What’s the link between fiber and heart disease risk?
Researchers reported that previous studies suggest that dietary fiber protects against heart disease by reducing blood pressure, cholesterol, and biomarkers of inflammation, all of which play a major role in the development of heart disease, the leading killer of Americans.
In addition, a diet that is rich in fiber has been linked to weight loss (by helping people feel full) and improved insulin sensitivity. Obesity and insulin resistance can contribute to risk for both heart disease and type 2 diabetes, which in turn, also increases the threat of developing heart disease.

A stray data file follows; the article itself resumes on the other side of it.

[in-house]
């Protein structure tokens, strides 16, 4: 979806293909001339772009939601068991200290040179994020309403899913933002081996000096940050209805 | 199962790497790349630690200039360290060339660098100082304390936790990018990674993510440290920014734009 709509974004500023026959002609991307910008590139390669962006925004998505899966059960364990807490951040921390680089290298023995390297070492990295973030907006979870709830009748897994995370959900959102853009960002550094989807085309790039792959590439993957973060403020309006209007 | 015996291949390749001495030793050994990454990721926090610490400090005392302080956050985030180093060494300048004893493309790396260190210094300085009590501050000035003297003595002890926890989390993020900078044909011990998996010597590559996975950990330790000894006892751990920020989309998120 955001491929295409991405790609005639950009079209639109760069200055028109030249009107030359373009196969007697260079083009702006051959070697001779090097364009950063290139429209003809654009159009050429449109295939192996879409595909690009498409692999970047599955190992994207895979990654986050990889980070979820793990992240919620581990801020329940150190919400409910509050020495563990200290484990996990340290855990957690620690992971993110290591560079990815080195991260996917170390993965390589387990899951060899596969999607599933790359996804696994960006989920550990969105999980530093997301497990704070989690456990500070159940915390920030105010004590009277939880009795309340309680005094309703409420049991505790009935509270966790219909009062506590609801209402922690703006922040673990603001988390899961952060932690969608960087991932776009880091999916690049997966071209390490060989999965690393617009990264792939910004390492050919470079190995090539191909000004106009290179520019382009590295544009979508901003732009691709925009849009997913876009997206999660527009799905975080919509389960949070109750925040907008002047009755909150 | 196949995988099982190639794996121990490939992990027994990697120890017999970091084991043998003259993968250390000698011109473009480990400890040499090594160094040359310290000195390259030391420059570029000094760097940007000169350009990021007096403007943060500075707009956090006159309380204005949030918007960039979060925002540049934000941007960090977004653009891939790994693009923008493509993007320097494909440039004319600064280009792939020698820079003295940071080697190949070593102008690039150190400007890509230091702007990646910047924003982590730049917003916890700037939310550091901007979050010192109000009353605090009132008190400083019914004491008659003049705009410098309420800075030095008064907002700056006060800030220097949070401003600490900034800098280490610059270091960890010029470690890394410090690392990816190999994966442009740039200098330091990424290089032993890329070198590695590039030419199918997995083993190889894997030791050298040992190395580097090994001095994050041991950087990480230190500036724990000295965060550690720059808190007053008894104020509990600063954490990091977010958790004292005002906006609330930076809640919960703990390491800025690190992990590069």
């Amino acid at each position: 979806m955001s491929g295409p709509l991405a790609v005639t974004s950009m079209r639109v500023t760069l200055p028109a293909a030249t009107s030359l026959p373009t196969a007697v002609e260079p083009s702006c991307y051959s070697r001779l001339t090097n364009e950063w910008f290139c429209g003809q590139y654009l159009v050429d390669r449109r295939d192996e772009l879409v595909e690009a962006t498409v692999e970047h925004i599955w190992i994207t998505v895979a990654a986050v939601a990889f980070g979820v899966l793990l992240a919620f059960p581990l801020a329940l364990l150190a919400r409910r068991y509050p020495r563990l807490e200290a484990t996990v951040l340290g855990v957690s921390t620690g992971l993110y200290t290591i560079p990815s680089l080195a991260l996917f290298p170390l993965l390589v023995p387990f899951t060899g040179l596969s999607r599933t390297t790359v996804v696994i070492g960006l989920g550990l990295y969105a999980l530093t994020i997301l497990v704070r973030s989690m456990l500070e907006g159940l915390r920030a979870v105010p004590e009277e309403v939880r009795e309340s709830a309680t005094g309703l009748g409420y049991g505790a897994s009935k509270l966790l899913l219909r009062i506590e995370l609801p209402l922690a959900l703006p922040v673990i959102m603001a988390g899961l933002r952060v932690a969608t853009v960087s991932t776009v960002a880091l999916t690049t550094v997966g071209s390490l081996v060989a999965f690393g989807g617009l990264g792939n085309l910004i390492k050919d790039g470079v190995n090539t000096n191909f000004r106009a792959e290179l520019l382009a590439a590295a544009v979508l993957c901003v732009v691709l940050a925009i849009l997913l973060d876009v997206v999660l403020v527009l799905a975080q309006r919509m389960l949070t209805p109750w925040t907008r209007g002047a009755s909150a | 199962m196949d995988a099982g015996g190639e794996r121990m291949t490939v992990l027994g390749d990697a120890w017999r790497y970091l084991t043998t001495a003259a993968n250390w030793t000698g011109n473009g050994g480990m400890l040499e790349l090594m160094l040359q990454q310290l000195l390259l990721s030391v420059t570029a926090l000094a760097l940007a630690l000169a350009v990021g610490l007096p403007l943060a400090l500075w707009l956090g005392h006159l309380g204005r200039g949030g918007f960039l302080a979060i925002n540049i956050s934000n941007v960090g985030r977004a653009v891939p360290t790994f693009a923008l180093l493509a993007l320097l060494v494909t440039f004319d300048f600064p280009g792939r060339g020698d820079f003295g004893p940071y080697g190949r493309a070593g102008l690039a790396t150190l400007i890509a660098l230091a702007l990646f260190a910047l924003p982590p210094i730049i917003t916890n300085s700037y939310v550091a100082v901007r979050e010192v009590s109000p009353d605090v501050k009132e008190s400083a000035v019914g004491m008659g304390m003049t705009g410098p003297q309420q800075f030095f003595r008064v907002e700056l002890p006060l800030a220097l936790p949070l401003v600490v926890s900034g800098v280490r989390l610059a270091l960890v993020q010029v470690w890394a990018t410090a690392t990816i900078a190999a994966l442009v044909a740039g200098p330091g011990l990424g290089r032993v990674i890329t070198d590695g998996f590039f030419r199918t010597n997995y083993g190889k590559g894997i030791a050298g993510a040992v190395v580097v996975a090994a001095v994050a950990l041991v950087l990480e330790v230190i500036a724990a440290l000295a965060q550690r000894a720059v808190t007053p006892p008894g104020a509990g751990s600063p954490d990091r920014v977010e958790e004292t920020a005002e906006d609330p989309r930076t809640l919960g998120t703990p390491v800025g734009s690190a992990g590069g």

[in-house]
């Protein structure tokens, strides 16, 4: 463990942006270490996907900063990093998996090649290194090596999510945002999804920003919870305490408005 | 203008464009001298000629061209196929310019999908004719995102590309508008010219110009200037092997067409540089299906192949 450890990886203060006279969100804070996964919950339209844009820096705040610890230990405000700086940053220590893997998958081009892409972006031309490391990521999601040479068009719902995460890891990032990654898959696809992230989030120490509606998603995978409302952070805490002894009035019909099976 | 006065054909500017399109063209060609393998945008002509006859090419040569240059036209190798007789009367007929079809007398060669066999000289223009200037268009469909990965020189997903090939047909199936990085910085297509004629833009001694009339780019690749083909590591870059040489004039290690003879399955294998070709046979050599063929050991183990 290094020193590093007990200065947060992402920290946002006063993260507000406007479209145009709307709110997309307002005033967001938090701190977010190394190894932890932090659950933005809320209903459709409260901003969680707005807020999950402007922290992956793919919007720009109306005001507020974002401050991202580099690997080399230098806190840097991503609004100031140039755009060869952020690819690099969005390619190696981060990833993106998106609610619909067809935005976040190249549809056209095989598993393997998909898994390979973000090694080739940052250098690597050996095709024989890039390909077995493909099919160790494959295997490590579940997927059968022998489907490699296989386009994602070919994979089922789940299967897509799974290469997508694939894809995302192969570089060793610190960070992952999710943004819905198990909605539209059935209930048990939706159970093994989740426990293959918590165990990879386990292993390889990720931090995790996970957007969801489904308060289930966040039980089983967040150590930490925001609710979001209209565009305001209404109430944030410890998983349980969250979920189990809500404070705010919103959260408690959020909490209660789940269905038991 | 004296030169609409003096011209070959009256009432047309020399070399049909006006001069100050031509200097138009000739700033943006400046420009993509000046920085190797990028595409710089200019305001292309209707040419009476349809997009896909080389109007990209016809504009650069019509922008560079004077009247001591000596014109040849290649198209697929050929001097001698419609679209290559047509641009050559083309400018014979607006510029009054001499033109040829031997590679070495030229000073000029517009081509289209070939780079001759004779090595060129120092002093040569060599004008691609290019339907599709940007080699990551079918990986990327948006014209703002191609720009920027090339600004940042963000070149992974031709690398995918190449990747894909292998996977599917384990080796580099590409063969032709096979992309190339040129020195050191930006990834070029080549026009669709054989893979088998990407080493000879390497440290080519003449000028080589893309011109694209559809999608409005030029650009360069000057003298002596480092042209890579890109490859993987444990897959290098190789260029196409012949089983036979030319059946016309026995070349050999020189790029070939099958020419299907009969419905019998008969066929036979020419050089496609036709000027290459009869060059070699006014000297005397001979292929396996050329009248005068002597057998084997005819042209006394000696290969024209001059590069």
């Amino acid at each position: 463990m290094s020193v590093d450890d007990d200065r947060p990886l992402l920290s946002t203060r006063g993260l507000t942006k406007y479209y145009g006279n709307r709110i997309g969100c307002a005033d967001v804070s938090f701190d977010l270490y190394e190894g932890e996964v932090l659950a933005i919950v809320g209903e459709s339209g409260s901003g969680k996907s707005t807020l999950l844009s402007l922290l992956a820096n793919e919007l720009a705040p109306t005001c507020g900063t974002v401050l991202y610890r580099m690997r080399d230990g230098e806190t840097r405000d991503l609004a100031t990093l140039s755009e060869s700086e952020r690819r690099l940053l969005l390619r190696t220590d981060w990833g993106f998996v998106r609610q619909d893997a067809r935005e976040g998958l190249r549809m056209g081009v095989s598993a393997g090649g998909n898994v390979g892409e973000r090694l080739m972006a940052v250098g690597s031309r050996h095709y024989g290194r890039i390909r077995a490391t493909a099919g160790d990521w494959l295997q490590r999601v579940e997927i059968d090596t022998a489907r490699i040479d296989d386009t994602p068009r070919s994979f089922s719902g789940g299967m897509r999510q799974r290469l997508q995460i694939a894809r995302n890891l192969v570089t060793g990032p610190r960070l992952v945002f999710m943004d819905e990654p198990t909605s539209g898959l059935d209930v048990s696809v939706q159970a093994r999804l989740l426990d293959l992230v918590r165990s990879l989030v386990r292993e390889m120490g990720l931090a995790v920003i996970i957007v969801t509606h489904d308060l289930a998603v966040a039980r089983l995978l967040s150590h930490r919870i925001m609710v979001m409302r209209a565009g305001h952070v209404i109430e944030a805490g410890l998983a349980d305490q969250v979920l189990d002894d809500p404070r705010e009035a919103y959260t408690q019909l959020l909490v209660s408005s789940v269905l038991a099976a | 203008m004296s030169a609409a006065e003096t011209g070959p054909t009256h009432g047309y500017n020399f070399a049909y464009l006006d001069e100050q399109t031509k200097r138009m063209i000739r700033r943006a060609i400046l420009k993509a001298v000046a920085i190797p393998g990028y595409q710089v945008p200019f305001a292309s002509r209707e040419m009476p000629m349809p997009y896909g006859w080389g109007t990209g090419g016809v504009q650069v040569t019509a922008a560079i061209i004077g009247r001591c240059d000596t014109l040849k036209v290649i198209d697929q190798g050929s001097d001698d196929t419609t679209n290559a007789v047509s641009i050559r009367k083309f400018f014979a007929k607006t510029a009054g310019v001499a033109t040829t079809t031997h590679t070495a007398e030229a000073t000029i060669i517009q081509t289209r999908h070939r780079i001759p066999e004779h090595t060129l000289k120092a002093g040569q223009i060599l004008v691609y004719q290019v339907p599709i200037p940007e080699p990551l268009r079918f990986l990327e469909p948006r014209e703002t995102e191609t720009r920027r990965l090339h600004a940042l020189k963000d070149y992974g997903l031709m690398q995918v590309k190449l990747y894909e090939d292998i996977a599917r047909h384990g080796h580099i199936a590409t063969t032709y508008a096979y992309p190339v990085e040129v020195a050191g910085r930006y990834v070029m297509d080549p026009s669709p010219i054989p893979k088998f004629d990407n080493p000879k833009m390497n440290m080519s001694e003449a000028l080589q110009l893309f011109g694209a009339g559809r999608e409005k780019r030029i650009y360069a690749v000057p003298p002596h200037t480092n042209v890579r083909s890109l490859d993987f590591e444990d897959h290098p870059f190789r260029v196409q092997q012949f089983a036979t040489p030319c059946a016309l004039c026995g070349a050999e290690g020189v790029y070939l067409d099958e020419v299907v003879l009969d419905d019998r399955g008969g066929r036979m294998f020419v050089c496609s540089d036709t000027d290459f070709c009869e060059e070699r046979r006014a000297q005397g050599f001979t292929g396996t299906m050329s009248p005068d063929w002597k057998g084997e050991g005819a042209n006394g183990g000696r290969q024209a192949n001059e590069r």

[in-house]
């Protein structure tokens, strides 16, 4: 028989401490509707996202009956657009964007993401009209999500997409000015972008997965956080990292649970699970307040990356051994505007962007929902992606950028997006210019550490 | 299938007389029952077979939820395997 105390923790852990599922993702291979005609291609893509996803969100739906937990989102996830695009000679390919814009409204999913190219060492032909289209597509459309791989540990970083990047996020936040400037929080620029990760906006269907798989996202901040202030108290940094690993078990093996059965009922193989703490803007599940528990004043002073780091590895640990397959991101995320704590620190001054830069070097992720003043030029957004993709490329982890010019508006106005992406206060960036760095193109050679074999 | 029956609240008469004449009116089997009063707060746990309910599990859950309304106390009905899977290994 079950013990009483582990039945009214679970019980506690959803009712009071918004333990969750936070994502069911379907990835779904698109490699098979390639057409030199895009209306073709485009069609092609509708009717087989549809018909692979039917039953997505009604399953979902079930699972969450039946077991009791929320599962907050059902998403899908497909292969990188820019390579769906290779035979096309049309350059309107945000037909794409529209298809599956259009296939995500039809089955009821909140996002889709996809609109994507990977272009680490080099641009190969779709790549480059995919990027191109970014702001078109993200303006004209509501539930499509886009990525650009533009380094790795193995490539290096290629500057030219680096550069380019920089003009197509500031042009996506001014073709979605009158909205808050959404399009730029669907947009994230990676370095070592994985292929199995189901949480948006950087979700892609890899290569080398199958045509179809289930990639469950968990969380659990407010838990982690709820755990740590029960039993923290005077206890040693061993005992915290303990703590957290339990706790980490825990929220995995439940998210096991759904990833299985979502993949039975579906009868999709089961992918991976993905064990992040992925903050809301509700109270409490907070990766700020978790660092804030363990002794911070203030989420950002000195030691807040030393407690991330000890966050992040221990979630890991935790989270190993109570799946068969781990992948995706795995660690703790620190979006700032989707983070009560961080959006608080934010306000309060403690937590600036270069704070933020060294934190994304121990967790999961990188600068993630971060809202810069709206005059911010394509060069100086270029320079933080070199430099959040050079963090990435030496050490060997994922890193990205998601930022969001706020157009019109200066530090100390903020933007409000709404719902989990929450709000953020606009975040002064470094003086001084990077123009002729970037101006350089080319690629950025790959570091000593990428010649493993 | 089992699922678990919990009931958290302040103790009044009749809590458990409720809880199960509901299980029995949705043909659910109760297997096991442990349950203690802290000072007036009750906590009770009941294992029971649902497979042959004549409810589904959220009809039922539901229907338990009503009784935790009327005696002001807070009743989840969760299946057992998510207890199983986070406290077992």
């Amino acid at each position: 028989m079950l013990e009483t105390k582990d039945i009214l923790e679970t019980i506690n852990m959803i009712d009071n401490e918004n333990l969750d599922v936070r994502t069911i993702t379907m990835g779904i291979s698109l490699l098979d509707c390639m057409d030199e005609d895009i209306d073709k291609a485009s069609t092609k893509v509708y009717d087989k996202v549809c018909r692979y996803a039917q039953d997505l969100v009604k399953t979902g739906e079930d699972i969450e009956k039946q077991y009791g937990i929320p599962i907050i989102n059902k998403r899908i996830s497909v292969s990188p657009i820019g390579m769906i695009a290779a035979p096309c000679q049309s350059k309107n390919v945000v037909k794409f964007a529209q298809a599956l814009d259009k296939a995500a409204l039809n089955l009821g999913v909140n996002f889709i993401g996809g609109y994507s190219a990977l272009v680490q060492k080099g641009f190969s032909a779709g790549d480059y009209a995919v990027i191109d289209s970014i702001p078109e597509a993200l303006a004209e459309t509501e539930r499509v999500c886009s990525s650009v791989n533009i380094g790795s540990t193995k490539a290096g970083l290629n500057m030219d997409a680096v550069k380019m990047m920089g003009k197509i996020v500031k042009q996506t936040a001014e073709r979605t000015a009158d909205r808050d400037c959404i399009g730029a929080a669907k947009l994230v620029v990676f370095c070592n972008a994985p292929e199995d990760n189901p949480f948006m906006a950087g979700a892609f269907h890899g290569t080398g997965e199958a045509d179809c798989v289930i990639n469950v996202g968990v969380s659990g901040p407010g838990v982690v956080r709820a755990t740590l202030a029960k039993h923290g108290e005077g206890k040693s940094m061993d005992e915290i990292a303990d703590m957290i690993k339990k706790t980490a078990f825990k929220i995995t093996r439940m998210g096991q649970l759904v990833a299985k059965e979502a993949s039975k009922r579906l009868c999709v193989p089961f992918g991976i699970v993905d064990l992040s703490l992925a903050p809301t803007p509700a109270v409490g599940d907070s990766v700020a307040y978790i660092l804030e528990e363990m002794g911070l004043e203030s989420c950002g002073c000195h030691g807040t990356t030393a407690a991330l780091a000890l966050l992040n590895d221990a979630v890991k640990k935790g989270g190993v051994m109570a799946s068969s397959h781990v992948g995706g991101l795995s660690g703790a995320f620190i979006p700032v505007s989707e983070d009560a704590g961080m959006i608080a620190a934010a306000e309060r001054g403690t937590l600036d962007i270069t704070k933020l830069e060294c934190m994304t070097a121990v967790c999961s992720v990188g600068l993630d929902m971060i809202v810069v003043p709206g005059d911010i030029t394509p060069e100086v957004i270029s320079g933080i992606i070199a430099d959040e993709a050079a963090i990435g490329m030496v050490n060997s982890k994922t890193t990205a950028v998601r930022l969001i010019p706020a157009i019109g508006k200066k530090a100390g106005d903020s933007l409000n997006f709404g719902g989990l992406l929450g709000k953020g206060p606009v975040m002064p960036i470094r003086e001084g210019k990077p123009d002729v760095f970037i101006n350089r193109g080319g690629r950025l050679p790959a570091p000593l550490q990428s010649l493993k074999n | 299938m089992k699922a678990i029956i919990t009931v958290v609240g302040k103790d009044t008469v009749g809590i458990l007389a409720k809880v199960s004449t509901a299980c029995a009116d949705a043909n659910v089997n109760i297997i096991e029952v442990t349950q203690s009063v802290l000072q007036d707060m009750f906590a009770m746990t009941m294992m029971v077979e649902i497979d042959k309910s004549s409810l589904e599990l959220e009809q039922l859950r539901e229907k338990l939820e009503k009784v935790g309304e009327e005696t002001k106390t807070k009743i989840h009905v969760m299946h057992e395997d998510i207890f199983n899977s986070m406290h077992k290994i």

In a 2011 study of nearly 400,000 older adults, conducted by the National Institutes of Health (NIH) and American Association of Retired People (AARP), those who ate a fiber-rich diet had the lowest death rates during the 9-year study.
The study found that men ages 50 or older who ate the most fiber had an up to 56 percent lower risk for dying from cardiovascular disease, respiratory illnesses, or infectious diseases, compared to men who ate the least fiber. In women ages 50 and up, a high-fiber diet reduced fatalities from those conditions by up to 59 percent.